Ritha unfolded a square piece of red cloth on the table, caressing it with her palm to get rid of the wrinkles. She pulled a candle closer and lit another one to brighten the room.
Today she couldn’t hate Mr. Pierre more even if the bastard were to walk in through the door right now and spit in her face. One day, she thought, one day…
“Good for nothin’,” she mumbled under her breath and picked a needle from the sewing kit.
Ritha stuck the thread through the needle’s ear in one shot, just like her mama taught her. She chuckled. Mama… If she were here, all those bastards would be screaming in pain right now.
But mama was dead and Ritha was out of job and short on rent.
Where is that picture? She rummaged through her pocket and took out a pack of photographs kept together by a rubber band. She shuffled through the stack, pulled one photo out, and leaned it against her teacup.
Pierre–you dirty piece of–. Ritha slapped herself over the mouth. ‘We don’t use those words,’ mama used to say. ‘If we do, we ain’t better than the rest o’them.’
Ritha grabbed a handful of yarn and arranged it in a ball over the red cloth.
She glanced at the photo– not that she had to, but that’s how mama had taught her. ‘Always look,’ she used to say. ‘Through your eyes the power flows. Let the image seep inside your head, Ritha, and the energy will come through. From your eyes it will flow into your fingers and into the needle.’
She grabbed the corners of the cloth and pulled them together over the yarn. She held them tight with her fingertips and stuck the needle through.
Ritha used to make one in about twenty minutes, but today there wasn’t a lot of time. She glimpsed at the crib, hidden in the darkest corner of the room. She needed this one, she needed it badly. Nobody gave a damn about the little one, especially Mr. Pierre.
Ritha clenched her teeth and continued to sew.
At the end of fifteen minutes she put the red doll next to Mr. Pierre’s picture and smiled. Mama would’ve been so proud.
The clock ticked louder, signaling the top of the hour. 8PM. Only fifteen minutes left.
She grabbed the doll and the photo and ran into the enchanting room. She put them both gently in the center of a circle made from colored salts, on top of a metallic tray. She dropped a few locks of hair on the sides and lit the sands from a match.
As the salts burned slowly, releasing a sweet smell of burned sugar, Ritha closed her eyes and recited the magic poem, the one passed to her by her mama. She waved her hand through the smoke and sprinkled drops of oil through the air.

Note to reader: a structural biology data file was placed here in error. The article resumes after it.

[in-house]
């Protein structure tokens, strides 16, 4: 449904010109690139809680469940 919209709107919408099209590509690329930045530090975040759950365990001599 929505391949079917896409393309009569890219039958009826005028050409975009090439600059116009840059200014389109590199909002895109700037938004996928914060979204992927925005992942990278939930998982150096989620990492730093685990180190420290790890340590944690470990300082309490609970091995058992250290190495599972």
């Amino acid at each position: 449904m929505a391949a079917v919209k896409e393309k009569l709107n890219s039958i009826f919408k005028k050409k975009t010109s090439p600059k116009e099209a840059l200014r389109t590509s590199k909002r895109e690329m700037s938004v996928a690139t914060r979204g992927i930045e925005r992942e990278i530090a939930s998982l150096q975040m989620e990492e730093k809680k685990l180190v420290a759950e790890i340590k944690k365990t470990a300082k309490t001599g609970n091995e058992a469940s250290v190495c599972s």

Ten minutes later, Ritha was exhausted. Her chest was heavy and her breath bitter. The salts had burned completely and the doll lay there unmoving, like a dead man in the middle of a forest fire.
She took the doll and ran back. 8:15.
The phone rang and she grabbed it after the first chime. She glanced at the crib, biting her lip. The baby was still sleeping.
“Hello?” a voice said in the receiver.
“Yes, I am here.”
“Yes, Mr. Pierre, I am. How much today?”
Her heart thudded in her chest. How much humiliation today, she wondered. Enough for milk, at least?
“Ten dollars,” the man said.
She lifted her brows. That wasn’t half bad.
“Oh, thank you–”
“Cut it out, Ritha. I’m in a good mood. Don’t ruin it.”
She bowed, instinctively. “I understand, sir.”
“Did you fix it? Last time–”
“It’s brand new, sir, brand new.”
Silence on the other side.
“Okay, then. Go ahead, the usual. Shoulders, neck and lower back.”
Ritha pressed the speaker button and put the receiver on the table. She grabbed the red doll and turned it face down. With her fingers, she began to massage the doll’s shoulders and lower back.
Pleasure grunts came out of the phone. “Oh, that’s good, Ritha, keep going.”
She continued to massage the doll, her eyes fixated on the kitchen knife, only ten inches away from the doll’s head.
Her heart pounded a few times, pumping hot blood through her temples. She extended one hand toward the knife…
The baby giggled in the crib and turned on one side, his sleepy face pressed against the crib’s bars. Ritha looked at him, startled, her hand suspended in the air.
“What’s going on there?” Mr. Pierre screamed. “I am paying for two hands, dammit!”
Ritha grabbed the knife and threw it far away from her reach.
She gestured a kiss toward the crib and put both her hands on the doll.
“I am here, Mr. Pierre, I am here,” she said, tears dripping down her cheeks.
Mr. Pierre responded with a long moan.
The baby giggled gently in his sleep, and Ritha continued to cry in silence. ‘Be happy when there’s reason to be happy,’ her mama once said.
And Ritha was happy because tomorrow the baby gets to eat the good milk.